“For the last half decade, ever since digital books and e-readers first came on the scene, news headlines have been at war,” writes Amy X. Wang in Quartz. “The physical book is dead, some reports declared, while others vehemently argued for the eternality of the printed word.”
“Data, actually, supports the latter sentiment,” Wang continues. “At least in the US, sales of physical books have experienced a renewed surge of interest, according to Nielsen BookScan, a data provider that collects data on roughly 85% of the print market.”
Incidentally, I saw plenty of evidence of this last week, as we unwrapped gifts. Under the tree were two cookbooks, a gorgeous hardcover of Game of Thrones, two hefty puzzle books, a hilarious book on how to know if your cat is trying to kill you, plus a mystery story compilation that looks like it will take months to work through. Books were a much bigger thing this year in our family than they have been in the past few years.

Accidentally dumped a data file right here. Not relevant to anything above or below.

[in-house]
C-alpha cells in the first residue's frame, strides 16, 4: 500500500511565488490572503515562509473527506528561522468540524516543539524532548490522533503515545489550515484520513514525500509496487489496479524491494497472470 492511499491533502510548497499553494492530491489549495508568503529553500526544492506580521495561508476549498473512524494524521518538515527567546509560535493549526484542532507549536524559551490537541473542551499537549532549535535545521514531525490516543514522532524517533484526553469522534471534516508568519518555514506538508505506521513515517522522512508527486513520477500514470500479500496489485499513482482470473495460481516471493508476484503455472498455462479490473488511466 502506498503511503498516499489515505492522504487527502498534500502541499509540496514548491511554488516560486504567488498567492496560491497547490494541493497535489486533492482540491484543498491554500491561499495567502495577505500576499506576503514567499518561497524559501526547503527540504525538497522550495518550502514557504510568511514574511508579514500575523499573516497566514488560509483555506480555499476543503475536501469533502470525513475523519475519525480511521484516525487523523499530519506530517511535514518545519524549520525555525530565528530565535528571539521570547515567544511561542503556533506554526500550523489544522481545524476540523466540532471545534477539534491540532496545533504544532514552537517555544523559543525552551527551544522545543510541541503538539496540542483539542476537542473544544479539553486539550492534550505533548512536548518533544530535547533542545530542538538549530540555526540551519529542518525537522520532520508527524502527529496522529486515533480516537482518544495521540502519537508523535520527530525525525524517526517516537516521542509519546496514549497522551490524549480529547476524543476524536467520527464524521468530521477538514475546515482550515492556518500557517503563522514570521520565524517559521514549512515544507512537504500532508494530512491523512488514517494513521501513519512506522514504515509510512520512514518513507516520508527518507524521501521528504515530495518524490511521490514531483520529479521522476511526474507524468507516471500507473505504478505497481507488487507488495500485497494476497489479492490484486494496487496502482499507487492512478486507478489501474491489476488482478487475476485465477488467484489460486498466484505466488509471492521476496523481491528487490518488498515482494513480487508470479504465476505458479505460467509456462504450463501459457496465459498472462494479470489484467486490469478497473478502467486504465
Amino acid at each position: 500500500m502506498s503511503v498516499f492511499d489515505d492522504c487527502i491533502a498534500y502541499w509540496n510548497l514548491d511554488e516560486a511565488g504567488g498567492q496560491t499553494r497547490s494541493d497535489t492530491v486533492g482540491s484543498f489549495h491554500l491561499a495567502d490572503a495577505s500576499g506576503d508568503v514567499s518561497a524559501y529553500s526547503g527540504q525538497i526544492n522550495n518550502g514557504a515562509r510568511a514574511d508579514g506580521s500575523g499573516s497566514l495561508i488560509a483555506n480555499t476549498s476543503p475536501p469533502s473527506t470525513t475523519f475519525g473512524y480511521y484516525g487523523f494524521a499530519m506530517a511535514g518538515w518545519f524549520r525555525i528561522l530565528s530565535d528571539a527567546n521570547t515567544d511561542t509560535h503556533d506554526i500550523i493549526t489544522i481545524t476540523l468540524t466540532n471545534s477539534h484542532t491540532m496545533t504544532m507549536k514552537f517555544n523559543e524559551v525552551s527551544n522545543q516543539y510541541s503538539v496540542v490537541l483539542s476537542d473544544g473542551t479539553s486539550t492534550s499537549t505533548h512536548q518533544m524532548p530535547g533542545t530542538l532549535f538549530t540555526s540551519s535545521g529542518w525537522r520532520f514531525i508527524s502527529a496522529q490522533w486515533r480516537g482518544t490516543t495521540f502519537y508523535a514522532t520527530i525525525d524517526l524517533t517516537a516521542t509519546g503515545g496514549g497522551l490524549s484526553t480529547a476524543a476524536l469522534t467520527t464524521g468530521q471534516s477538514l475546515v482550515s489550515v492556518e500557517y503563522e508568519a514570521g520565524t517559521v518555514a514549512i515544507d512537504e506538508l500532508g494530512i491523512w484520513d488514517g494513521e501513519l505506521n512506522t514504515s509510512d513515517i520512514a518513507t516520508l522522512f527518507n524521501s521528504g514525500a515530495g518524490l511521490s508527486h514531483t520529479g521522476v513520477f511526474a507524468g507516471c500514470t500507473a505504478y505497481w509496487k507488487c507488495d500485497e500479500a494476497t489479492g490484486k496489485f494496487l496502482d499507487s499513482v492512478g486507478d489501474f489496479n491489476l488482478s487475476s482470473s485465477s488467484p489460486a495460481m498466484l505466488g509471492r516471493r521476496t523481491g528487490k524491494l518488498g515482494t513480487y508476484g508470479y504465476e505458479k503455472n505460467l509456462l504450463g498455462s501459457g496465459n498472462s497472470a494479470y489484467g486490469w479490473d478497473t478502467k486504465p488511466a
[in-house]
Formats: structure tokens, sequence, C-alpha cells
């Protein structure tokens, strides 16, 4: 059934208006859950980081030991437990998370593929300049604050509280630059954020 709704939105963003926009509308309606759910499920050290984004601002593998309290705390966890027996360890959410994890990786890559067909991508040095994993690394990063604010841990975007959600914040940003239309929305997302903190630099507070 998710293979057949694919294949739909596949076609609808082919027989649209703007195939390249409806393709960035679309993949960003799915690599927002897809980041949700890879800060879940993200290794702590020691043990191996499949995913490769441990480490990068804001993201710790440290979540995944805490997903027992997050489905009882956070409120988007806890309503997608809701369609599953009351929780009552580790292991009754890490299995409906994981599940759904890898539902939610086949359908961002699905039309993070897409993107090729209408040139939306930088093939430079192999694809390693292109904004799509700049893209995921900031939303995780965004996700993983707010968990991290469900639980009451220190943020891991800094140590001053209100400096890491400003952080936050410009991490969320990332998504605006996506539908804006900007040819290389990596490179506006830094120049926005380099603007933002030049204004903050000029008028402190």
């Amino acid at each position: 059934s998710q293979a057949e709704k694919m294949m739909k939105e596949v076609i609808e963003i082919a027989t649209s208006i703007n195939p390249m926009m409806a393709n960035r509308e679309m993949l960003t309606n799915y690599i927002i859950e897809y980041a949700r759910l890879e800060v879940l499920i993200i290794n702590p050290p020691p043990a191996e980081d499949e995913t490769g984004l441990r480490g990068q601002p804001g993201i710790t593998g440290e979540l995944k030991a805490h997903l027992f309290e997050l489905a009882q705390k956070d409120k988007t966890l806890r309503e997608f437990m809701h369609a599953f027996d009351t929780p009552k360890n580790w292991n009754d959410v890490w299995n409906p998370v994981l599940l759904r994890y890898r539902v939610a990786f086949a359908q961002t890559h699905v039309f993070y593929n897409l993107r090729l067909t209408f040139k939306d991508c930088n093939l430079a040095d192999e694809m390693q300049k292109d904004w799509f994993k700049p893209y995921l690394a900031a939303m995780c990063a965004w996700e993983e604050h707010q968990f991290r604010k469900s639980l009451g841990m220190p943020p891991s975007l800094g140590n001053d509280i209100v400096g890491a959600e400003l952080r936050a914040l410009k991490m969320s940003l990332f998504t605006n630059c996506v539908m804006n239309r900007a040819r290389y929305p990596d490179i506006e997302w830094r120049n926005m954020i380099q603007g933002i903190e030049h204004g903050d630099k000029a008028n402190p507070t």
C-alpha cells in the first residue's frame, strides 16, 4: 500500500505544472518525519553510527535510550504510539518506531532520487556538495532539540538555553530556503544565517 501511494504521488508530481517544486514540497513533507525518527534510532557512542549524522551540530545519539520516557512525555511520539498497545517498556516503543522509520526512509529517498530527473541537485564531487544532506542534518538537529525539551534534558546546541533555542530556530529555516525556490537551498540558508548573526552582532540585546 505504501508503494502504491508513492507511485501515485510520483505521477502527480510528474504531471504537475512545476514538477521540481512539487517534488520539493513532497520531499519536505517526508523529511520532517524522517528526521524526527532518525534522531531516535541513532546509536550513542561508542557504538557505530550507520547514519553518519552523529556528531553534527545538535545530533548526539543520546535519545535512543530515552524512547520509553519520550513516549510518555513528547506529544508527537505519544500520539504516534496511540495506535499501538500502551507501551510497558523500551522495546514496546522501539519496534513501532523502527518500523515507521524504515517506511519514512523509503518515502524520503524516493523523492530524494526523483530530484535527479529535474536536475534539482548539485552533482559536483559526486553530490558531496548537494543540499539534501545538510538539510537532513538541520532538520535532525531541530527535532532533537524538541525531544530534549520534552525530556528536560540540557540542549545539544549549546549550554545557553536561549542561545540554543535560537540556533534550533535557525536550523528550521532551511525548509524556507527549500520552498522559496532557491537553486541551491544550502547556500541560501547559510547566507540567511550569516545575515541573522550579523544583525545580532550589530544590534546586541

The data shows that we probably weren’t alone. Wang reports that the Nielsen data showed 571 million paper books sold in 2015 (as of early December), “a modest but noticeable increase over the 559 million sold in 2014.”
Meanwhile, back in Kindle land, the e-book is struggling, Wang notes. “A Pew Research Center study in October found that fewer Americans are buying and using e-reading devices like Kindles and Nooks than they did in past years.”
Assuming these trends continue, Wang notes, 2016 might just be the year that the physical book makes—fingers crossed—a real comeback.